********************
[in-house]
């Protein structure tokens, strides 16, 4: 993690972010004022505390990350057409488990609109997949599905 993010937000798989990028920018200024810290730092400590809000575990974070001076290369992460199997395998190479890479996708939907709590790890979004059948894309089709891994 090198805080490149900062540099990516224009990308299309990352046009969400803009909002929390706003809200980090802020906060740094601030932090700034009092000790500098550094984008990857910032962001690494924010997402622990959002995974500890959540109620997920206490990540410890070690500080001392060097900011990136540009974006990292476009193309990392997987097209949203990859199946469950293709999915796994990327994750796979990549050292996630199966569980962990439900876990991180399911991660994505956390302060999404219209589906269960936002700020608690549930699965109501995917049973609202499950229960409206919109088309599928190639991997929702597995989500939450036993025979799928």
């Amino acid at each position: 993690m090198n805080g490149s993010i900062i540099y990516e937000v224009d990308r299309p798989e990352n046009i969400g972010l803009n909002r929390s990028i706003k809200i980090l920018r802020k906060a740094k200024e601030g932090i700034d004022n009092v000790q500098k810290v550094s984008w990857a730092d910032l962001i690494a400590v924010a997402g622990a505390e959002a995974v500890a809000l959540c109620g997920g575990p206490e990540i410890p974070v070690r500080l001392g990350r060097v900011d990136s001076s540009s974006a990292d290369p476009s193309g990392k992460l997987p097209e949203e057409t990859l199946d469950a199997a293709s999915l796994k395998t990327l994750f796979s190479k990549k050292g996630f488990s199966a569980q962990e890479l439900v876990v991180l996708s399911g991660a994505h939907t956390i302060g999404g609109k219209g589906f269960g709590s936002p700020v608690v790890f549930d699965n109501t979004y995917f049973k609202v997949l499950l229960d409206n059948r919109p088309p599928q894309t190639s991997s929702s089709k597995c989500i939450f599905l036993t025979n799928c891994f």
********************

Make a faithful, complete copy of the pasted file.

[in-house]
């Protein structure tokens, strides 16, 4: 993690972010004022505390990350057409488990609109997949599905 993010937000798989990028920018200024810290730092400590809000575990974070001076290369992460199997395998190479890479996708939907709590790890979004059948894309089709891994 090198805080490149900062540099990516224009990308299309990352046009969400803009909002929390706003809200980090802020906060740094601030932090700034009092000790500098550094984008990857910032962001690494924010997402622990959002995974500890959540109620997920206490990540410890070690500080001392060097900011990136540009974006990292476009193309990392997987097209949203990859199946469950293709999915796994990327994750796979990549050292996630199966569980962990439900876990991180399911991660994505956390302060999404219209589906269960936002700020608690549930699965109501995917049973609202499950229960409206919109088309599928190639991997929702597995989500939450036993025979799928």
């Amino acid at each position: 993690m090198n805080g490149s993010i900062i540099y990516e937000v224009d990308r299309p798989e990352n046009i969400g972010l803009n909002r929390s990028i706003k809200i980090l920018r802020k906060a740094k200024e601030g932090i700034d004022n009092v000790q500098k810290v550094s984008w990857a730092d910032l962001i690494a400590v924010a997402g622990a505390e959002a995974v500890a809000l959540c109620g997920g575990p206490e990540i410890p974070v070690r500080l001392g990350r060097v900011d990136s001076s540009s974006a990292d290369p476009s193309g990392k992460l997987p097209e949203e057409t990859l199946d469950a199997a293709s999915l796994k395998t990327l994750f796979s190479k990549k050292g996630f488990s199966a569980q962990e890479l439900v876990v991180l996708s399911g991660a994505h939907t956390i302060g999404g609109k219209g589906f269960g709590s936002p700020v608690v790890f549930d699965n109501t979004y995917f049973k609202v997949l499950l229960d409206n059948r919109p088309p599928q894309t190639s991997s929702s089709k597995c989500i939450f599905l036993t025979n799928c891994f």